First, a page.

July 18, 2024
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July 18, 2024
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Dayeinu and Tootsie Rolls

Those of you who may have reached a more mature age may remember, as I do, the childhood exercise of reading the ingredients on a candy bar to see if we could eat it.

“Let’s see…hmmm. ‘Vegetable shortening’—well, that’s good. Do I have to have pure vegetable shortening or not?”

“Ooooo, ‘artificial flavors and colors’—well, nothing wrong with that, I guess.”

Of course we have become far more sophisticated and knowledgeable in kashrut matters and we realize now that there are so many variables in the makeup of a food product that foods are acceptable only with reliable supervision. I had often thought of this while teaching my middle school students. I would share with these young adult students how fortunate they were to have Hershey’s and Nestle’s and even M&Ms available to them. Yet, inevitably, there was a voice raised in protest:

“Yeah, but why can’t we have Tootsie Rolls?” (At that time, they still had no kashrut certification.)

It was, what I called, “The syndrome of original Man,” a disorder I’m sure you’ve all experienced. God told Adam “You may eat from every tree in the garden.” Adam could have it all. Nothing would be denied to him except…that one tree! And you know what he wanted? What he just “had to have?” The fruit from that one tree! The Tootsie Roll of the Garden of Eden!

And you know who else suffered from that syndrome? The wicked Haman! Think about it. Everybody bowed down to him. All the nobles and servants in the king’s court kowtowed to the great Haman. But he wasn’t happy. Because there was this one Jew…Well, you know the story.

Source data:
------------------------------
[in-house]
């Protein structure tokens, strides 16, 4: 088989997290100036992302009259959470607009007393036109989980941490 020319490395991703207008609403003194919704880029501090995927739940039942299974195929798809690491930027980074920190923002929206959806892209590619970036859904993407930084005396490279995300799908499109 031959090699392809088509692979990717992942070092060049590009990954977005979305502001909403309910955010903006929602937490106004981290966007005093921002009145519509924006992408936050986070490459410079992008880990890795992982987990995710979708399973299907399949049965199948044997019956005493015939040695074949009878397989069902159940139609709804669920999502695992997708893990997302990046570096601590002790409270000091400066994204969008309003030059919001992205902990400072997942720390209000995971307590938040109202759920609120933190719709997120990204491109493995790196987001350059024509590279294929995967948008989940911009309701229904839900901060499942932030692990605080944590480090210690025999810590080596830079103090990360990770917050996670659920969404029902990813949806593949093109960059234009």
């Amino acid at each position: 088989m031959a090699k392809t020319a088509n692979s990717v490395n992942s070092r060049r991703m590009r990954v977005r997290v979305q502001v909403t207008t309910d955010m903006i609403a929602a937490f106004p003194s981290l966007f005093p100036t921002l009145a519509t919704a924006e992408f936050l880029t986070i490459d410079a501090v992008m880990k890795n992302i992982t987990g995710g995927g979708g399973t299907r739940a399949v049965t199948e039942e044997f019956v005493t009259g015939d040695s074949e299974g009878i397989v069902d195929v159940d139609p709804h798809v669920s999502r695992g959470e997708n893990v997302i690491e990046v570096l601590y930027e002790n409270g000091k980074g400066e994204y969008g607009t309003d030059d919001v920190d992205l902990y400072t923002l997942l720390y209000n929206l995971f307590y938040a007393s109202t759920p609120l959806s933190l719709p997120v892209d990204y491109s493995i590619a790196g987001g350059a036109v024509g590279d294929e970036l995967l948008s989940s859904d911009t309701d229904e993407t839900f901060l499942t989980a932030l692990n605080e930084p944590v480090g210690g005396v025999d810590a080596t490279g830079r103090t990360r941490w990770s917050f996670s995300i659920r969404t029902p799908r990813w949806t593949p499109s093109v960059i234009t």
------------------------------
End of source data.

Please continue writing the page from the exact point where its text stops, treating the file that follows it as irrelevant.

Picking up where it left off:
But in studying the Haggadah, I feared that its authors may have been blind to this widespread syndrome.

“Day, dayeinu, Day, dayeinu, Day, dayeinu, Dayeinu, Dayeinu.”

One of the favorite parts of the Seder.

“It would have been enough!” Yes, God, it would have been enough for us had you but taken us out of Egypt—that alone would have satisfied us! And yet you did so much more!

That is what we claim at our Seder.


It would have been enough??

Uhhh, remember, Tootsie Rolls!!

Would we really have been satisfied were we to have been “dumped off” in the desert and left to fend for ourselves??

Weren’t the editors of the Haggadah familiar with the temperament of our nation???

We would have been satisfied??

I‘m not so sure.

So perhaps we would do ourselves a favor and try to better understand the true message this popular chant delivers to us. Because a closer analysis of the Haggadah will lead us to the conclusion that we might very well have been misinterpreting this well-known poem, and as a result, we really have not understood its message or its import.

In actuality, the authors were not telling God that “it would have been enough” or that “we would have been satisfied.”

Or that He didn’t have to do any more for us.

Not at all. They were telling us, the reader, the Jews, that “it is more than enough!” That is, it is more than enough reason for us to sing praises to God! And that any one of the kindnesses that Hashem showered upon us in Egypt would have sufficed to obligate us to thank Him and to praise Him!

It is a song reminding us to stop complaining about the lack of Tootsie Rolls!

For when we look at the events of the exodus one at a time, miracle by miracle, we must realize how many reasons we have for which to thank God.

It is precisely for this reason that we begin to recite the Hallel soon after Dayeinu.

Dayeinu is actually an introduction to our praising Hashem!

But besides the obligation to thank Hashem, this prayer does something else as well: It teaches us a crucial lesson, one especially important for our generation.

It tells us that Redemption is a process. It takes place step by step, miracle by miracle.

That being so, we must also understand that geula, the redemption, takes time.

And unless we pause to perceive the extraordinary steps we have gone through, unless we step back to understand the remarkable progress we have made and unless we realize the myriad of kindnesses God has done for us—we will fail to recognize how much we need to thank God.